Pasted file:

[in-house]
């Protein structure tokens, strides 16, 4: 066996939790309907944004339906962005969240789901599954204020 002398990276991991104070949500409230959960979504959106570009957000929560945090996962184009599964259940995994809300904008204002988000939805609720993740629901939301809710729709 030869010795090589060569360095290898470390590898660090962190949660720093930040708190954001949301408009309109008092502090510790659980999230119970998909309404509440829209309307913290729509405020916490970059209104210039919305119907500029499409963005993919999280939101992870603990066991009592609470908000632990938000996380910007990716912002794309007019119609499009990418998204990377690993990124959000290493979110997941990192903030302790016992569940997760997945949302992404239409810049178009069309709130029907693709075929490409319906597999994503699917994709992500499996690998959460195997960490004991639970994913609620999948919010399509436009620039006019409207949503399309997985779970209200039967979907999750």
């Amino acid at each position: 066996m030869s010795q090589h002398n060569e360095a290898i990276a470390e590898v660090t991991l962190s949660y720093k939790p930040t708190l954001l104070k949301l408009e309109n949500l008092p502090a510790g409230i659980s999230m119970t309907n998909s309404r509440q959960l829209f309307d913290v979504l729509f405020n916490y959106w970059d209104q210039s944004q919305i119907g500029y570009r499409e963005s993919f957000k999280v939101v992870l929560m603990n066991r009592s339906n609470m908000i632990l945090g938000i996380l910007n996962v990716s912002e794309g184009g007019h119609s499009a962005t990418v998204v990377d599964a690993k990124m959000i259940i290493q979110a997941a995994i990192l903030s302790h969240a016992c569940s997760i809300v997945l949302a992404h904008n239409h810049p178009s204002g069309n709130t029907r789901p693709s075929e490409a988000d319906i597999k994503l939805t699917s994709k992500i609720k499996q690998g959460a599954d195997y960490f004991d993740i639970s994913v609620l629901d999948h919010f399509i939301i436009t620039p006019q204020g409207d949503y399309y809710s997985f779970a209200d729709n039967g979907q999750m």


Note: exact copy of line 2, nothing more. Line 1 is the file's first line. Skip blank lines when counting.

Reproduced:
């Protein structure tokens, strides 16, 4: 066996939790309907944004339906962005969240789901599954204020 002398990276991991104070949500409230959960979504959106570009957000929560945090996962184009599964259940995994809300904008204002988000939805609720993740629901939301809710729709 030869010795090589060569360095290898470390590898660090962190949660720093930040708190954001949301408009309109008092502090510790659980999230119970998909309404509440829209309307913290729509405020916490970059209104210039919305119907500029499409963005993919999280939101992870603990066991009592609470908000632990938000996380910007990716912002794309007019119609499009990418998204990377690993990124959000290493979110997941990192903030302790016992569940997760997945949302992404239409810049178009069309709130029907693709075929490409319906597999994503699917994709992500499996690998959460195997960490004991639970994913609620999948919010399509436009620039006019409207949503399309997985779970209200039967979907999750």